Today I will be presenting a workshop on John Gottman’s Seven Principles for Making Marriage Work at the 11th Annual National Native American “Fatherhood is Leadership” Conference in Mesa, Arizona, so I thought hat it would be a good idea to present a summary here.
First of all, it is important to remember that these principles are based on John Gottman’s over 40 years of research on relationships and multidimensional and extensive observation of over 3000 couples. In the process, John observed what he came to call the Masters and Disasters of Relationship. From them he gleaned what works and doesn’t work in a relationship and distilled his Seven Principles for Making Marriage Work.
Second, the foundation of John Gottman’s Seven Principles for Making Marriage Work is friendship: “At the heart of my program is the simple truth that happy marriages are based on friendship. These couples tend to know each other intimately–they are well-versed in each other’s likes, dislikes, personality quirks, hopes and dreams. They have an abiding regard for each other and express their fondness not only in big ways but in little ways day in and day out” (Gotman & Silver, 1999).
1. Share Love Maps
The first of John Gottman’s Seven Principles for Making Marriage Work is Share Love Maps. Love Maps are that part of the brain where you store all the relevant information about your partner, i.e. their likes and dislikes, their hopes and dreams, their triumphs and traumas, etc. It is what we usually learn and share when we are dating or courting someone, and what we need to continue to learn and share when we are in a long-term relationship. According to Gottman, “Emotionally intelligent couples are intimately familiar with each other’s world” (Gottman & Silver, 1999).
2. Nurture Your Fondness & Admiration
The second of John Gottman’s Seven Principles for Making Marriage Work is Nurture Your Fondness & Admiration. This is the friendship basis of a relationship. According Gottman, “Fondness and admiration are two of the most crucial elements in a rewarding and long lasting relationship” (Gottman & Silver, 1999). The Masters of Relationship are truly fond of and admire each other and take time to nurture their fondness and admiration.
3. Turn Towards Each Other Instead of Away
The third of John Gottman’s Seven Principles for Making Marriage Work is Turn Towards Each Other Instead of Away. In a relationship, each partner makes “bids” for attention, affection, humor, or support. We can respond by turning towards those bids or turning away. According to Gottman, “Turning towards is the basis of emotional connection, romance, passion, and a good sex life” (Gottman & Silver, 1999). By turning towards, we establish what John Gottman calls “the Emotional Bank Account,” putting good will in the bank for a rainy day.
4. Let Your Partner Influence You
The fourth of John Gottman’s Seven Principles for Making Marriage Work is Let Your Partner Influence You. Remember, to have influence in a relationship, you must be willing to be influenced and to share power. This is especially important for men. According to John Gottman’s research: “When a man is not willing to share power with his partner, there is an 81 percent probability that his marriage will self-destruct” (Gottman & Silver, 1999).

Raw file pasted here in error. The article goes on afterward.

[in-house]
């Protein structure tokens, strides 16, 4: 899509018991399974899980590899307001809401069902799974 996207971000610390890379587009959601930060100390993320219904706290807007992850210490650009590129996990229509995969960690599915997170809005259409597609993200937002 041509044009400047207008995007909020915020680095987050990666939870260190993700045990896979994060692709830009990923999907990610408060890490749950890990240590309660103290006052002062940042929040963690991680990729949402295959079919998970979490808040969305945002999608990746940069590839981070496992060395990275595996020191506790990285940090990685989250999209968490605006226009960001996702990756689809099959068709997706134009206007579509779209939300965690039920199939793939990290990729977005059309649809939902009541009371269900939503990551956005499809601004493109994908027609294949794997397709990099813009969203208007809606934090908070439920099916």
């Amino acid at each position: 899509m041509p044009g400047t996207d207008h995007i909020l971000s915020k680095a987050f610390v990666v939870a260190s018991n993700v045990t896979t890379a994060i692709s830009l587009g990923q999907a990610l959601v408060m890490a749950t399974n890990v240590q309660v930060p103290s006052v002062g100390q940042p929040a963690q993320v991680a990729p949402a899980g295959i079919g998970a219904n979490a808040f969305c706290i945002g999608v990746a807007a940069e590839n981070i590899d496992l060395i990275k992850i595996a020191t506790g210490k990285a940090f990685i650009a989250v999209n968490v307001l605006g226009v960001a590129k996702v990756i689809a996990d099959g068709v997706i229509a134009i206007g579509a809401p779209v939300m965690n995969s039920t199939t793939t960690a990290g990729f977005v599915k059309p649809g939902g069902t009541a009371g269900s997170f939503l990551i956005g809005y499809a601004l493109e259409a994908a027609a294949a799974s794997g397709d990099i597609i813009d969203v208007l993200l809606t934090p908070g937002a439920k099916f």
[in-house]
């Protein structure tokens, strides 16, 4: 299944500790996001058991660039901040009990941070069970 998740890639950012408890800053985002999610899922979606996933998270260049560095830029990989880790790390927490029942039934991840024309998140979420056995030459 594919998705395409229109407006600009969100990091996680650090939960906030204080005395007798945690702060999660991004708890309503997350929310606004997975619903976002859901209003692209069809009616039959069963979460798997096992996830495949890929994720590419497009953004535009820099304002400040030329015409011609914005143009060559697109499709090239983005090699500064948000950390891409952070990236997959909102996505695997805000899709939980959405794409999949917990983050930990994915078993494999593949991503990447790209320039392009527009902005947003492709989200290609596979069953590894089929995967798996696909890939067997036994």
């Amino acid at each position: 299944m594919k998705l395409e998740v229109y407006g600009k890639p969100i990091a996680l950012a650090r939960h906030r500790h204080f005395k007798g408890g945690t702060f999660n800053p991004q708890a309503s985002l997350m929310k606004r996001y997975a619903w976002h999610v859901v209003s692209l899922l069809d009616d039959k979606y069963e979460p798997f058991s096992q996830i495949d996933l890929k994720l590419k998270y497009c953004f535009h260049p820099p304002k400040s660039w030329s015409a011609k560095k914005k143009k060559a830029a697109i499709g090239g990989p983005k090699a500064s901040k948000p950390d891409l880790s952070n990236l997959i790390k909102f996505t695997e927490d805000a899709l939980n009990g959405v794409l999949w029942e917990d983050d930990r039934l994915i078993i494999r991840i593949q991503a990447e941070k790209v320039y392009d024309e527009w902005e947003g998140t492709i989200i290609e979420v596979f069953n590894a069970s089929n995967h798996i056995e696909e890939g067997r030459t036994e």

5. Solve Your Solvable Problems
The fifth of John Gottman’s Seven Principles for Making Marriage Work is Solve Your Solvable Problems. All couples have problems. The difference between the Masters and Disasters of Relationship is how they manage their problems. According to Gottman, there are two types of problems: solvable and perpetual problems. Solvable problems, as the name suggests, can be resolved with the use of six skills for managing conflict, which include using Softened Startup, Repair and De-escalation, Physiological Self-Soothing, Accepting What You Cannot Change, Accepting Influence, and Compromise (these will be the subject of a future blog).
6. Overcome Gridlock
The sixth of John Gottman’s Seven Principles for Making Marriage Work is Overcome Gridlock. The second (and most predominant) type of problems are gridlocked, perpetual problems. These are the problems that you argue about again and again and where you hurt each other and feel like you are getting nowhere. According to Gottman: “The goal in ending gridlock is not to solve the problem, but rather to move from gridlock to dialogue. The gridlock conflict will probably always be a perpetual issue in your marriage, but one day you will be able to talk about it without hurting each other. You will learn to live with the problem” (Gottmn & Silver, 1999).
7. Create Shared Meaning
The last of John Gottman’s Seven Principles for Making Marriage Work is Create Shared Meaning. We are all philosophers, looking for meaning in life and our relationships. According to Gottman: “Marriage isn’t about just raising kids, splitting chores, and making love. It can also have a spiritual dimension that has to do with creating an inner life together–a culture rich with symbols and rituals, and an appreciation for your roles and goals that link you, that lead you to understand what it means to be part of the family you have become” (Gottman & Silver, 1999).
These Seven Principles for Making Marriage Work are what the Art & Science of Love Couples Workshop and A Roadmap for the Journey: A Gottman Workshop for Couples in Recovery teach.
Gottman, J., & Silver, N. (1999). The Seven Principles for Making Marriage Work. New York: NY: Three Rivers.
© 2020 Michael Brown, MSC, LMFT, dba Happy Couples Healthy Communities